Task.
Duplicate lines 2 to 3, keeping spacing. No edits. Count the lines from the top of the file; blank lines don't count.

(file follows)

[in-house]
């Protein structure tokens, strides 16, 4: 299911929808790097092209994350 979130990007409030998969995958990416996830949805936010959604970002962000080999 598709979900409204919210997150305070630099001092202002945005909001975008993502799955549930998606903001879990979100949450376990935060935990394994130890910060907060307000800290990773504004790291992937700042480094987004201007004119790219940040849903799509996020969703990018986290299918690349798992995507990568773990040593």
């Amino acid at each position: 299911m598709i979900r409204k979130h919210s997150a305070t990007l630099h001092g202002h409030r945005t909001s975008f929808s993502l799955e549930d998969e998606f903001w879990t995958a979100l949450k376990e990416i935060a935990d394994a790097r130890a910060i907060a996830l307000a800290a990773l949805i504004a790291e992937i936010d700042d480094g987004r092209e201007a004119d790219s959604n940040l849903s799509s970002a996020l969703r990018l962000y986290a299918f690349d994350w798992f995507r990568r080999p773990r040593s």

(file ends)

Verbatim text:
């Protein structure tokens, strides 16, 4: 299911929808790097092209994350 979130990007409030998969995958990416996830949805936010959604970002962000080999 598709979900409204919210997150305070630099001092202002945005909001975008993502799955549930998606903001879990979100949450376990935060935990394994130890910060907060307000800290990773504004790291992937700042480094987004201007004119790219940040849903799509996020969703990018986290299918690349798992995507990568773990040593």
């Amino acid at each position: 299911m598709i979900r409204k979130h919210s997150a305070t990007l630099h001092g202002h409030r945005t909001s975008f929808s993502l799955e549930d998969e998606f903001w879990t995958a979100l949450k376990e990416i935060a935990d394994a790097r130890a910060i907060a996830l307000a800290a990773l949805i504004a790291e992937i936010d700042d480094g987004r092209e201007a004119d790219s959604n940040l849903s799509s970002a996020l969703r990018l962000y986290a299918f690349d994350w798992f995507r990568r080999p773990r040593s």